Top-ranked female tennis player Ash Barty announces retirement at 25


Australian world number one Ash Barty has retired aged 25 and at the top of her game, citing fulfilling her tennis goals and fatigue from life on the Tour.

She leaves with 15 titles, less than two months after winning the Australian Open, her third Grand Slam singles triumph after Wimbledon in 2021 and the French Open 2019.

“I know how much work it takes to bring out the best in yourself… I don’t have that in me anymore,” she said in a video posted to her Instagram account on Wednesday.

“I no longer have the physical motivation, the emotional desire and whatever it takes to challenge myself at the highest level. I’m exhausted.”

It marks Barty’s second retirement from the sport, having left the game as a teenager at the end of 2014 after being unhappy with the Tour.

She returned in 2016 and quickly climbed the rankings, earning worldwide fame for her brilliant tennis and the affection of fans for her unflinching sportsmanship and laid-back demeanor.

She spent a total of 121 weeks as world number one and seemed destined for more success in the game’s biggest tournaments.

WATCH | Barty ends Australian drought with Australian Open win:

Ashleigh Barty wins Australian Open title to end Australia’s 44-year drought

World number one Ashleigh Barty defeated Danielle Collins 6-3, 7-6(2) to win the Australian Open women’s title. The win marked the first victory for an Australian in the competition since Chris O’Neil in 1978. 2:43

However, she never hid her dislike of the touring life and her battles with homesickness.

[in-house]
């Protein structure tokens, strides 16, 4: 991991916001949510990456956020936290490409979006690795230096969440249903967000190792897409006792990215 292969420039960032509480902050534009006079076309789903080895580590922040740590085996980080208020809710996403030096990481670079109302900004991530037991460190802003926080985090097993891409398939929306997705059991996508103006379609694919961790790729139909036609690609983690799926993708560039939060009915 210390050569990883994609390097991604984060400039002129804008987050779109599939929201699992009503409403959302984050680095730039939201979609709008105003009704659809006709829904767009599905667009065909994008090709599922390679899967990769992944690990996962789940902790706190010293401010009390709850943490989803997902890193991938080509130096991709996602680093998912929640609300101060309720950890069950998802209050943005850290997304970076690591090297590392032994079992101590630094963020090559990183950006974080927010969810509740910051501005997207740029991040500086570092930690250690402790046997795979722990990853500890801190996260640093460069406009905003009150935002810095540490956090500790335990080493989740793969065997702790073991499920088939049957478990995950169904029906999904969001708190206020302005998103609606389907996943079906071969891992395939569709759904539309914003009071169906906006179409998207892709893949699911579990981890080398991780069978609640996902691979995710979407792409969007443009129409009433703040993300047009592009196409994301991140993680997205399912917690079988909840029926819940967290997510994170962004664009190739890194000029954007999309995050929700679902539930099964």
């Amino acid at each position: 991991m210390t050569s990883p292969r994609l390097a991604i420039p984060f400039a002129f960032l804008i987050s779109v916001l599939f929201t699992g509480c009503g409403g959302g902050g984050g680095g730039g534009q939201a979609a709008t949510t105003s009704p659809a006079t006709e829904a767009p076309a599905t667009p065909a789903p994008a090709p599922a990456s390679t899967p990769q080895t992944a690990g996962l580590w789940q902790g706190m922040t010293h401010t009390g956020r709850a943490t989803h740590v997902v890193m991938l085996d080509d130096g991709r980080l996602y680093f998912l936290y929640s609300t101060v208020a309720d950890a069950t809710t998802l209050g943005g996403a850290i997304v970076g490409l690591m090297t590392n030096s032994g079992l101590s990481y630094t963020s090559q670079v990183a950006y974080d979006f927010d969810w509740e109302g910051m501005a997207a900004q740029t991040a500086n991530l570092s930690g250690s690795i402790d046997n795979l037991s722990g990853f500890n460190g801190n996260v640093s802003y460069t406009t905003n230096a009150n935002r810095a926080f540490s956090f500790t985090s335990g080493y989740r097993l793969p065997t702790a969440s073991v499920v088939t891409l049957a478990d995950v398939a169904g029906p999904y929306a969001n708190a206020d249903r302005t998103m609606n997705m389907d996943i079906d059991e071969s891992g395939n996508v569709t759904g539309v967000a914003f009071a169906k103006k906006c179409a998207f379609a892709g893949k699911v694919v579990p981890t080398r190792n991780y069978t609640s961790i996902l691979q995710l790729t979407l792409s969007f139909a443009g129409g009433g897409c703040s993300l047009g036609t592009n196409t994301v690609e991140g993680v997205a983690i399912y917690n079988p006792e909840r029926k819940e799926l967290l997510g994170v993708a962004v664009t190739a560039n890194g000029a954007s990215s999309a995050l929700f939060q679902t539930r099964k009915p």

“Ash Barty, the person has so many dreams that they want to pursue that don’t necessarily involve traveling the world, being away from my family, being away from home, that’s where I always wanted to be,” she said. in the video, being interviewed by her close friend and former doubles partner Casey Dellacqua.

“I will never, ever stop loving tennis, it’s been a big part of my life, but I think it’s important that I can enjoy the next part of my life as Ash Barty the nobody, not Ash Barty the athlete.”

“What a player”

Barty suffered from depression on the Tour after turning professional as a teenager, which led her to quit and briefly reinvent herself as a professional cricketer in her home state of Queensland.

When the COVID-19 pandemic brought elite tennis to a halt in 2020, she took nearly a year off to spend time with her family rather than rejoin the circuit after it resumed.

“I know I’ve done this before, but in a different feeling,” she said.

“I’m so grateful for tennis, it gave me all my dreams, and more, but I know now is the time for me to walk away and pursue other dreams and put the rackets down.”

She is stepping down after winning nearly US$24 million in career prize money and as a national hero after ending a 44-year wait for a winner on home soil at the Australian Open in January by beating American Danielle Collins in the final.

As the second Australian Aborigine to win a Grand Slam title, following in the footsteps of the great Evonne Goolagong Cawley, Barty has also become an idol for her country’s indigenous population.

Barty’s bombshell sparked tributes from players and officials.

“Happy for @ashbarty, gutted for tennis,” said Briton Andy Murray. “What a player.”

WTA boss Steve Simon said Barty always led by example “through the unwavering professionalism and sportsmanship she brought to every game.

“With her accomplishments at Grand Slams, WTA Finals and reaching the top of the world No. 1 ranking, she has clearly established herself as one of the WTA’s great champions.”

His retirement echoes Justine Henin’s decision to quit in 2008 as the 25-year-old world number one with seven Grand Slam titles. Henin came out of retirement in 2010, inspired by the return of fellow Belgian Kim Clijsters.

2005 US Open champion Clijsters retired in 2007 at the age of 23, but returned after a two-year hiatus to win three more Grand Slam titles.